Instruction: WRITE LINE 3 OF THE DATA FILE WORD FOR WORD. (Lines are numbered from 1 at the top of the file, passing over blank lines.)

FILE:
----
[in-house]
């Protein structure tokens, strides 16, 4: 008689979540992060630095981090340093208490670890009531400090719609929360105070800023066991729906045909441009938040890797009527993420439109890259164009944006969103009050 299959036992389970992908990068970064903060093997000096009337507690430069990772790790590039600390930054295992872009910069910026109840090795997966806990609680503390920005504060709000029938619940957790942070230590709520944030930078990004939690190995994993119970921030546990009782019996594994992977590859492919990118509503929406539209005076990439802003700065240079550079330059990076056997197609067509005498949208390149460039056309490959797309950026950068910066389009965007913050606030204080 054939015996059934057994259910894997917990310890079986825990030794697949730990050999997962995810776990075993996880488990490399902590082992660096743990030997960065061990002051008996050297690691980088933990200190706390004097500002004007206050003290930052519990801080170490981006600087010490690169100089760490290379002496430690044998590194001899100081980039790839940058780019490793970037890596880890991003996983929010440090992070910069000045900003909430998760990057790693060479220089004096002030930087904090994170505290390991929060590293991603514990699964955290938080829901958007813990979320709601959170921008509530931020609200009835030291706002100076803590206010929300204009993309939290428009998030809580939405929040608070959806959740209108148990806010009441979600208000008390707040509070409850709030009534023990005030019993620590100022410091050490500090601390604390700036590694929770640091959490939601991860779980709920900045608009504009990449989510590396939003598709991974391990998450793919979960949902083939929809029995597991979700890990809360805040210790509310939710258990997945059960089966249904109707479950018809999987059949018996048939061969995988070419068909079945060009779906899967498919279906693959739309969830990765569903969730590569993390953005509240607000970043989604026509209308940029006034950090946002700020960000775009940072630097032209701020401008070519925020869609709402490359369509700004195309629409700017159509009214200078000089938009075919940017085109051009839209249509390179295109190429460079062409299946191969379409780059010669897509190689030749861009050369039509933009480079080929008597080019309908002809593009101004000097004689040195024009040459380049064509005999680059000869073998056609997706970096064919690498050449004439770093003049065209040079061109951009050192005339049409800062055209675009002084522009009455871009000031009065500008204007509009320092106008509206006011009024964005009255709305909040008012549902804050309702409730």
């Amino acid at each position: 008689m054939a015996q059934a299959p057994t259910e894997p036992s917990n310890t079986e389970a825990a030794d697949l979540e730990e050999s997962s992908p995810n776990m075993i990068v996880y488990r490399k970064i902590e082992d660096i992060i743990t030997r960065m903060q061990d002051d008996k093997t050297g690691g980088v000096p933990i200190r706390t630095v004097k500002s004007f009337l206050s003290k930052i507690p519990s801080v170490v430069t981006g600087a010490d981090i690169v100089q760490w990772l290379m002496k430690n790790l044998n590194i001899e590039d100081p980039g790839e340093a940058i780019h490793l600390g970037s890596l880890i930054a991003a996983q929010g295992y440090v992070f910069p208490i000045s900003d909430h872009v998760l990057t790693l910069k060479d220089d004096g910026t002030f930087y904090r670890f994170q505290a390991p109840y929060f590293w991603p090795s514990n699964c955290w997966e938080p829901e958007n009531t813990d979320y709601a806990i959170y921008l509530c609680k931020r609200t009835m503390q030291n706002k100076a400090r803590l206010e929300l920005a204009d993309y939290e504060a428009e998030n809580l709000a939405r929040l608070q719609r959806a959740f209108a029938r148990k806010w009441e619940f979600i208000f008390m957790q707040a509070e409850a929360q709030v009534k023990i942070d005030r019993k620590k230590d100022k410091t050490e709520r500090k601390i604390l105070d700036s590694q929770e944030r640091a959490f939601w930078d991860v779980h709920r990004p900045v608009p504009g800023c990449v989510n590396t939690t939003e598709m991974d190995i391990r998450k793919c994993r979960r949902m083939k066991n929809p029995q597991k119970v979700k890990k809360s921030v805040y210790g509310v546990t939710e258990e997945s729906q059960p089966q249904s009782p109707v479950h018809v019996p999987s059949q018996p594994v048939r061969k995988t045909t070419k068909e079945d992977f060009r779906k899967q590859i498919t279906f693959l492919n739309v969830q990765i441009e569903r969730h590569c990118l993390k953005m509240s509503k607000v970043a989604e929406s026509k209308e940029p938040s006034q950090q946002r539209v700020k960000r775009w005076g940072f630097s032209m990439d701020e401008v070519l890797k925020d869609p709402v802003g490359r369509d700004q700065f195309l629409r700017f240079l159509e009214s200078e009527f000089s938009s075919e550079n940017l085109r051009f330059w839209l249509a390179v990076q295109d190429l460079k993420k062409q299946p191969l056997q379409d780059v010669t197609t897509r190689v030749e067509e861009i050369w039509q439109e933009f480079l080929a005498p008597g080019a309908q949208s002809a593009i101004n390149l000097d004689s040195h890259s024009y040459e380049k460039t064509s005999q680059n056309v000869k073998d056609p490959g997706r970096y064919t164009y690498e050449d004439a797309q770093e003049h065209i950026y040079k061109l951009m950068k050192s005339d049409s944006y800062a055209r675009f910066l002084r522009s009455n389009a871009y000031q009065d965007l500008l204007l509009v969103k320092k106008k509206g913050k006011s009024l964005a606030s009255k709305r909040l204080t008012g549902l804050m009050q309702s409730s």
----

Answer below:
């Amino acid at each position: 008689m054939a015996q059934a299959p057994t259910e894997p036992s917990n310890t079986e389970a825990a030794d697949l979540e730990e050999s997962s992908p995810n776990m075993i990068v996880y488990r490399k970064i902590e082992d660096i992060i743990t030997r960065m903060q061990d002051d008996k093997t050297g690691g980088v000096p933990i200190r706390t630095v004097k500002s004007f009337l206050s003290k930052i507690p519990s801080v170490v430069t981006g600087a010490d981090i690169v100089q760490w990772l290379m002496k430690n790790l044998n590194i001899e590039d100081p980039g790839e340093a940058i780019h490793l600390g970037s890596l880890i930054a991003a996983q929010g295992y440090v992070f910069p208490i000045s900003d909430h872009v998760l990057t790693l910069k060479d220089d004096g910026t002030f930087y904090r670890f994170q505290a390991p109840y929060f590293w991603p090795s514990n699964c955290w997966e938080p829901e958007n009531t813990d979320y709601a806990i959170y921008l509530c609680k931020r609200t009835m503390q030291n706002k100076a400090r803590l206010e929300l920005a204009d993309y939290e504060a428009e998030n809580l709000a939405r929040l608070q719609r959806a959740f209108a029938r148990k806010w009441e619940f979600i208000f008390m957790q707040a509070e409850a929360q709030v009534k023990i942070d005030r019993k620590k230590d100022k410091t050490e709520r500090k601390i604390l105070d700036s590694q929770e944030r640091a959490f939601w930078d991860v779980h709920r990004p900045v608009p504009g800023c990449v989510n590396t939690t939003e598709m991974d190995i391990r998450k793919c994993r979960r949902m083939k066991n929809p029995q597991k119970v979700k890990k809360s921030v805040y210790g509310v546990t939710e258990e997945s729906q059960p089966q249904s009782p109707v479950h018809v019996p999987s059949q018996p594994v048939r061969k995988t045909t070419k068909e079945d992977f060009r779906k899967q590859i498919t279906f693959l492919n739309v969830q990765i441009e569903r969730h590569c990118l993390k953005m509240s509503k607000v970043a989604e929406s026509k209308e940029p938040s006034q950090q946002r539209v700020k960000r775009w005076g940072f630097s032209m990439d701020e401008v070519l890797k925020d869609p709402v802003g490359r369509d700004q700065f195309l629409r700017f240079l159509e009214s200078e009527f000089s938009s075919e550079n940017l085109r051009f330059w839209l249509a390179v990076q295109d190429l460079k993420k062409q299946p191969l056997q379409d780059v010669t197609t897509r190689v030749e067509e861009i050369w039509q439109e933009f480079l080929a005498p008597g080019a309908q949208s002809a593009i101004n390149l000097d004689s040195h890259s024009y040459e380049k460039t064509s005999q680059n056309v000869k073998d056609p490959g997706r970096y064919t164009y690498e050449d004439a797309q770093e003049h065209i950026y040079k061109l951009m950068k050192s005339d049409s944006y800062a055209r675009f910066l002084r522009s009455n389009a871009y000031q009065d965007l500008l204007l509009v969103k320092k106008k509206g913050k006011s009024l964005a606030s009255k709305r909040l204080t008012g549902l804050m009050q309702s409730s």